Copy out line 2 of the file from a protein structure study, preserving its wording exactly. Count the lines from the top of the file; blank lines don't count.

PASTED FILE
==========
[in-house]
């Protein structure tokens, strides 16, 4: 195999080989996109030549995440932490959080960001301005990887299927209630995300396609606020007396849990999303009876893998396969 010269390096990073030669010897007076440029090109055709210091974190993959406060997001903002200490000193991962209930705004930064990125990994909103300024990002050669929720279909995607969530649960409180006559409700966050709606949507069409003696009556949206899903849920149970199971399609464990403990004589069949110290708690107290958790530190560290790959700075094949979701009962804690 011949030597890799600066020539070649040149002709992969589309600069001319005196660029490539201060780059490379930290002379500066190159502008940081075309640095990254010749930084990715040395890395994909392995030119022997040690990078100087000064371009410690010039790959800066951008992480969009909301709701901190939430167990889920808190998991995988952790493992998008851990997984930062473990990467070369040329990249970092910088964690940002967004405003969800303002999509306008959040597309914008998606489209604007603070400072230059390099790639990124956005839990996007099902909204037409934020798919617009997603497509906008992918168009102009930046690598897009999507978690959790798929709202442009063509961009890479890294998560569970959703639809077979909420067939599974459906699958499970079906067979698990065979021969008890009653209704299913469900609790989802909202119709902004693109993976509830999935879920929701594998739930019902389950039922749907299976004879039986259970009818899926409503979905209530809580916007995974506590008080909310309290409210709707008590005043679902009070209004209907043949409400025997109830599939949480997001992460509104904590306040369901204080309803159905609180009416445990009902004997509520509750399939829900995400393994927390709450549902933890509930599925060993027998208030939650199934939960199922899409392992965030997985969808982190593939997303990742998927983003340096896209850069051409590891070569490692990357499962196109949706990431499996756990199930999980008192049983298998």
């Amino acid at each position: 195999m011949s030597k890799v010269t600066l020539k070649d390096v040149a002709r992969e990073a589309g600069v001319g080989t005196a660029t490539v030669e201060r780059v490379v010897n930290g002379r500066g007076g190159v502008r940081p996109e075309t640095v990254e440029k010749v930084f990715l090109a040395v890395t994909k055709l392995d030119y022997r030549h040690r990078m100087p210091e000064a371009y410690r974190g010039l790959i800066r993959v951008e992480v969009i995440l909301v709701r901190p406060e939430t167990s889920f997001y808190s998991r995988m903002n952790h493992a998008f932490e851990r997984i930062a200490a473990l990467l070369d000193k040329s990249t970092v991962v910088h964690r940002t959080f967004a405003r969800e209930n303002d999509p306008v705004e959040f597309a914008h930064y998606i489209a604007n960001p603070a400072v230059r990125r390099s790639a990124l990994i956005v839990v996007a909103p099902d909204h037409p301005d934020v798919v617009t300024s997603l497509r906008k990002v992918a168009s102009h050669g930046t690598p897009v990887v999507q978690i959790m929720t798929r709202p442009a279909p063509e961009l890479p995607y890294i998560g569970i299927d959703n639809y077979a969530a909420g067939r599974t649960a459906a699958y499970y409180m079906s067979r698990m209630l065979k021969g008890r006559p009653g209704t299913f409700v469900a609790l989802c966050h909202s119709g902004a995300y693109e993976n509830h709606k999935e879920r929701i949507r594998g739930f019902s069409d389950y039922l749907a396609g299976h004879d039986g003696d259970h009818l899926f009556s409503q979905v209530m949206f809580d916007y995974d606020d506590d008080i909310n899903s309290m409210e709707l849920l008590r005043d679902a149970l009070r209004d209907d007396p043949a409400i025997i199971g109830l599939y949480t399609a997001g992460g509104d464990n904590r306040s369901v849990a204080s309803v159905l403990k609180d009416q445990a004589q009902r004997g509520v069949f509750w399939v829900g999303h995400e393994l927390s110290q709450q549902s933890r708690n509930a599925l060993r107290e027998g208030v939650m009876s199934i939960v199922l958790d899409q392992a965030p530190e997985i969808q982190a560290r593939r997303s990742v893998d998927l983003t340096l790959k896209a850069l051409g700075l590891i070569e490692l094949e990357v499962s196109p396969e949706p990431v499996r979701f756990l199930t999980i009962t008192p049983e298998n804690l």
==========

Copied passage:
């Protein structure tokens, strides 16, 4: 195999080989996109030549995440932490959080960001301005990887299927209630995300396609606020007396849990999303009876893998396969 010269390096990073030669010897007076440029090109055709210091974190993959406060997001903002200490000193991962209930705004930064990125990994909103300024990002050669929720279909995607969530649960409180006559409700966050709606949507069409003696009556949206899903849920149970199971399609464990403990004589069949110290708690107290958790530190560290790959700075094949979701009962804690 011949030597890799600066020539070649040149002709992969589309600069001319005196660029490539201060780059490379930290002379500066190159502008940081075309640095990254010749930084990715040395890395994909392995030119022997040690990078100087000064371009410690010039790959800066951008992480969009909301709701901190939430167990889920808190998991995988952790493992998008851990997984930062473990990467070369040329990249970092910088964690940002967004405003969800303002999509306008959040597309914008998606489209604007603070400072230059390099790639990124956005839990996007099902909204037409934020798919617009997603497509906008992918168009102009930046690598897009999507978690959790798929709202442009063509961009890479890294998560569970959703639809077979909420067939599974459906699958499970079906067979698990065979021969008890009653209704299913469900609790989802909202119709902004693109993976509830999935879920929701594998739930019902389950039922749907299976004879039986259970009818899926409503979905209530809580916007995974506590008080909310309290409210709707008590005043679902009070209004209907043949409400025997109830599939949480997001992460509104904590306040369901204080309803159905609180009416445990009902004997509520509750399939829900995400393994927390709450549902933890509930599925060993027998208030939650199934939960199922899409392992965030997985969808982190593939997303990742998927983003340096896209850069051409590891070569490692990357499962196109949706990431499996756990199930999980008192049983298998």